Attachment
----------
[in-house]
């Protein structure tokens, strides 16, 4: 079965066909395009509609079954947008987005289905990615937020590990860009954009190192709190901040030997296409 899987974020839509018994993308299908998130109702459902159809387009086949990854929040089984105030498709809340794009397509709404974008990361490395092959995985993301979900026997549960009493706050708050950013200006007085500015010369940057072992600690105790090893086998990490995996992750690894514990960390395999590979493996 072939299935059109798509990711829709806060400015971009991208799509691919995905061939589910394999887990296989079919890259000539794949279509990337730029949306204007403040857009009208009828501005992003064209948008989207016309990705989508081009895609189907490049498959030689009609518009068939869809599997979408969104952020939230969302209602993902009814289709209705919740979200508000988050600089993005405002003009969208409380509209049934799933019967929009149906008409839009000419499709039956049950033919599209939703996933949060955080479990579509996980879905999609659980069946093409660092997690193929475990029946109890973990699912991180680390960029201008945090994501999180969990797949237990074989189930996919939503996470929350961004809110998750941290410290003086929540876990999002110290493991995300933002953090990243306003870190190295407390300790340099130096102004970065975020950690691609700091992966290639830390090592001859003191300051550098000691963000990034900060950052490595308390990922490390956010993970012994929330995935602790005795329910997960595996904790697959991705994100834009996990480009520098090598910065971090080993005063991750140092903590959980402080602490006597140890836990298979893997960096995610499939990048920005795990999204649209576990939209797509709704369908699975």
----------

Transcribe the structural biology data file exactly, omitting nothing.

[in-house]
């Protein structure tokens, strides 16, 4: 079965066909395009509609079954947008987005289905990615937020590990860009954009190192709190901040030997296409 899987974020839509018994993308299908998130109702459902159809387009086949990854929040089984105030498709809340794009397509709404974008990361490395092959995985993301979900026997549960009493706050708050950013200006007085500015010369940057072992600690105790090893086998990490995996992750690894514990960390395999590979493996 072939299935059109798509990711829709806060400015971009991208799509691919995905061939589910394999887990296989079919890259000539794949279509990337730029949306204007403040857009009208009828501005992003064209948008989207016309990705989508081009895609189907490049498959030689009609518009068939869809599997979408969104952020939230969302209602993902009814289709209705919740979200508000988050600089993005405002003009969208409380509209049934799933019967929009149906008409839009000419499709039956049950033919599209939703996933949060955080479990579509996980879905999609659980069946093409660092997690193929475990029946109890973990699912991180680390960029201008945090994501999180969990797949237990074989189930996919939503996470929350961004809110998750941290410290003086929540876990999002110290493991995300933002953090990243306003870190190295407390300790340099130096102004970065975020950690691609700091992966290639830390090592001859003191300051550098000691963000990034900060950052490595308390990922490390956010993970012994929330995935602790005795329910997960595996904790697959991705994100834009996990480009520098090598910065971090080993005063991750140092903590959980402080602490006597140890836990298979893997960096995610499939990048920005795990999204649209576990939209797509709704369908699975």